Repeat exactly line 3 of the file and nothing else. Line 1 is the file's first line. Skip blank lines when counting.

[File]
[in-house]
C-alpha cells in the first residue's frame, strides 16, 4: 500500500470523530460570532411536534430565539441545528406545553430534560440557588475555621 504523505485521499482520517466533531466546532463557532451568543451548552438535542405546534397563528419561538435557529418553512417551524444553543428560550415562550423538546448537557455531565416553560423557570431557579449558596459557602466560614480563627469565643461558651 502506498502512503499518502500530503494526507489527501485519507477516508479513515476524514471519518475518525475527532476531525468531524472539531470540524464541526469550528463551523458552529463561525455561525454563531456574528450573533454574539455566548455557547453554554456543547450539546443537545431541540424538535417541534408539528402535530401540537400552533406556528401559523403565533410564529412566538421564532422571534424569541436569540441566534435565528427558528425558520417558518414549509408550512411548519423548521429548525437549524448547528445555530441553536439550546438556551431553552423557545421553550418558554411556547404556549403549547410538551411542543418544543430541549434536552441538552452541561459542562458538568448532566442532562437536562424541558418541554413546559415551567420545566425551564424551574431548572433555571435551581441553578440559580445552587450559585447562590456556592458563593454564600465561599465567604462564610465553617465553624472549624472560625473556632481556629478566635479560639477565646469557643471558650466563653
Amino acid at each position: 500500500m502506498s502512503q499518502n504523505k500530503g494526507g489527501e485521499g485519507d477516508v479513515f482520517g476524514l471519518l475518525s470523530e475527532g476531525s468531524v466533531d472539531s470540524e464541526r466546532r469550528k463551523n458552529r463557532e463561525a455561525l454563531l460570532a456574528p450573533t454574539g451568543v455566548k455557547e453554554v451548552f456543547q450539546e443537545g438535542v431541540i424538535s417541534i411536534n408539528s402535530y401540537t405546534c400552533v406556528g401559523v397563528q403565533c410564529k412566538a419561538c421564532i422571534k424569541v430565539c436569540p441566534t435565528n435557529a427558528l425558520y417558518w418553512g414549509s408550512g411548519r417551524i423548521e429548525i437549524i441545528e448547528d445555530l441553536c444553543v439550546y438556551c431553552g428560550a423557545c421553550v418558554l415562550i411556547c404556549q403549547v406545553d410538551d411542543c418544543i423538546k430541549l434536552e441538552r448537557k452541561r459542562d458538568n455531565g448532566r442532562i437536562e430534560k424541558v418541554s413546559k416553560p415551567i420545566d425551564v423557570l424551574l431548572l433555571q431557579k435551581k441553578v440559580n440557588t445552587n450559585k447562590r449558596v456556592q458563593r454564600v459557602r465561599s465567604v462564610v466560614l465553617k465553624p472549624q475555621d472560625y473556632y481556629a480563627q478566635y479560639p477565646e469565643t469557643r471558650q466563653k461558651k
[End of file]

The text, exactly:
Amino acid at each position: 500500500m502506498s502512503q499518502n504523505k500530503g494526507g489527501e485521499g485519507d477516508v479513515f482520517g476524514l471519518l475518525s470523530e475527532g476531525s468531524v466533531d472539531s470540524e464541526r466546532r469550528k463551523n458552529r463557532e463561525a455561525l454563531l460570532a456574528p450573533t454574539g451568543v455566548k455557547e453554554v451548552f456543547q450539546e443537545g438535542v431541540i424538535s417541534i411536534n408539528s402535530y401540537t405546534c400552533v406556528g401559523v397563528q403565533c410564529k412566538a419561538c421564532i422571534k424569541v430565539c436569540p441566534t435565528n435557529a427558528l425558520y417558518w418553512g414549509s408550512g411548519r417551524i423548521e429548525i437549524i441545528e448547528d445555530l441553536c444553543v439550546y438556551c431553552g428560550a423557545c421553550v418558554l415562550i411556547c404556549q403549547v406545553d410538551d411542543c418544543i423538546k430541549l434536552e441538552r448537557k452541561r459542562d458538568n455531565g448532566r442532562i437536562e430534560k424541558v418541554s413546559k416553560p415551567i420545566d425551564v423557570l424551574l431548572l433555571q431557579k435551581k441553578v440559580n440557588t445552587n450559585k447562590r449558596v456556592q458563593r454564600v459557602r465561599s465567604v462564610v466560614l465553617k465553624p472549624q475555621d472560625y473556632y481556629a480563627q478566635y479560639p477565646e469565643t469557643r471558650q466563653k461558651k